A practice receives notice of a complaint following the death of a 75-year-old patient, Mrs H, from haemorrhagic shock. Examination had revealed that she also had an undiagnosed duodenal ulcer.
Her brother, Mr C, has raised concerns regarding the prescribing of diclofenac, a non-steroidal anti-inflammatory drug (NSAID) used as pain relief for Mrs H’s rheumatoid arthritis. It transpires that Mrs H had been prescribed the drug on repeat for 12 years. Mr C is unaware of any medication review being carried out and states that Mrs H was not given a proton pump inhibitor (PPI) to protect her gut during that time. Mr C adds that a hospital consultant told him it was “likely” that the long-term use of diclofenac contributed to Mrs H’s death.
Mr C is unhappy with the care his sister received and is demanding answers from the practice regarding this apparent prescribing error.
The practice reviews Mrs H’s records and it appears she declined at least three attempts by her GP, Dr A, to change her medication, saying she was happy with the diclofenac. Dr A also notes that the patient was not prescribed a PPI to protect against potential gut damage. He accepts that the practice should have been more alert to the impact of long-term diclofenac use.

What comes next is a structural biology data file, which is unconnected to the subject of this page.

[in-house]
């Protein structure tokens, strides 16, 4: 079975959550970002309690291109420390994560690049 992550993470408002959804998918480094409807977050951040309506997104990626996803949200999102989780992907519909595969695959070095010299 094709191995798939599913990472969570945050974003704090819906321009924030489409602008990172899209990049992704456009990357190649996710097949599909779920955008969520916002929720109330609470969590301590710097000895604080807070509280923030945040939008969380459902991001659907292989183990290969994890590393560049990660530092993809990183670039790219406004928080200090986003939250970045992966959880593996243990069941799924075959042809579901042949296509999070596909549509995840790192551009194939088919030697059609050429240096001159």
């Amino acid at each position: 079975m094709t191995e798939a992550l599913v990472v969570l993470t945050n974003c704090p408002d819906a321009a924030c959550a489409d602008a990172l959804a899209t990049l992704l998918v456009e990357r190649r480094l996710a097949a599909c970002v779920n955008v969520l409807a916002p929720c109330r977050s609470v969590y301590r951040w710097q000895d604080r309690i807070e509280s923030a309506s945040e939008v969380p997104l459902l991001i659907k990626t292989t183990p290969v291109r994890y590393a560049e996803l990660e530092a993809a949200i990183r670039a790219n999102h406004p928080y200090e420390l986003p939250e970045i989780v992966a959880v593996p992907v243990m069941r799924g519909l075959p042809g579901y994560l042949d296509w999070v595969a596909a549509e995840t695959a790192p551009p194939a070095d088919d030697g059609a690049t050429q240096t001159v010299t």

The practice carries out an SEA and review of all patients currently receiving repeat prescriptions for diclofenac, and those affected are invited to discuss potential alternatives with their GP. It is decided to remove NSAIDs from the repeat prescribing list with immediate effect.
An MDDUS adviser helps the practice to respond to Mr C’s complaint, including an apology and a detailed note of the steps taken to review/tighten up repeat prescribing of NSAIDs for all patients.
Mr C accepts the response and the matter is closed without further action.
- Ensure all medications on the practice’s repeat prescribing list are appropriate.
- Your practice should have a system in place for regular clinical review of repeat medications.
- Conduct a prompt SEA when there are concerns that the care provided by the practice has contributed to a patient’s death.
- Provide an open and honest complaint response (after a detailed review of the care provided) in accordance with the duty of candour.
- Consider any statutory obligations to report death arising from the provision of a regulated activity (e.g. to the CQC in England).